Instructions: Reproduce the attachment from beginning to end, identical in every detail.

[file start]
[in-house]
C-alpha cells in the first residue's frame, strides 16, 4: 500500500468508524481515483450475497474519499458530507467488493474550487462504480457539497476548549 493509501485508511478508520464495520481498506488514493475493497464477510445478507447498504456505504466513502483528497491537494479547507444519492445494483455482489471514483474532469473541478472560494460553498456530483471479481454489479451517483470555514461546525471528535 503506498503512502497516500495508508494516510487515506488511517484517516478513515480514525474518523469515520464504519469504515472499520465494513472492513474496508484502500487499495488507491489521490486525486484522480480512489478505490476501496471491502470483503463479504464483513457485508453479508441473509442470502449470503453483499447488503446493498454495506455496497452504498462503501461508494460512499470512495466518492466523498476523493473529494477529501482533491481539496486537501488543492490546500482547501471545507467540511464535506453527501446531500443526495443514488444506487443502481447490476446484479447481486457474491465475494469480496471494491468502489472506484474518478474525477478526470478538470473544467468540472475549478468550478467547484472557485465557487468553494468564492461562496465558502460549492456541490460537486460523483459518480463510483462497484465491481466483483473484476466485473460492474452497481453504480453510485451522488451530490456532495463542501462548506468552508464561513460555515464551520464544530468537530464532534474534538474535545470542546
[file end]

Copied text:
[in-house]
C-alpha cells in the first residue's frame, strides 16, 4: 500500500468508524481515483450475497474519499458530507467488493474550487462504480457539497476548549 493509501485508511478508520464495520481498506488514493475493497464477510445478507447498504456505504466513502483528497491537494479547507444519492445494483455482489471514483474532469473541478472560494460553498456530483471479481454489479451517483470555514461546525471528535 503506498503512502497516500495508508494516510487515506488511517484517516478513515480514525474518523469515520464504519469504515472499520465494513472492513474496508484502500487499495488507491489521490486525486484522480480512489478505490476501496471491502470483503463479504464483513457485508453479508441473509442470502449470503453483499447488503446493498454495506455496497452504498462503501461508494460512499470512495466518492466523498476523493473529494477529501482533491481539496486537501488543492490546500482547501471545507467540511464535506453527501446531500443526495443514488444506487443502481447490476446484479447481486457474491465475494469480496471494491468502489472506484474518478474525477478526470478538470473544467468540472475549478468550478467547484472557485465557487468553494468564492461562496465558502460549492456541490460537486460523483459518480463510483462497484465491481466483483473484476466485473460492474452497481453504480453510485451522488451530490456532495463542501462548506468552508464561513460555515464551520464544530468537530464532534474534538474535545470542546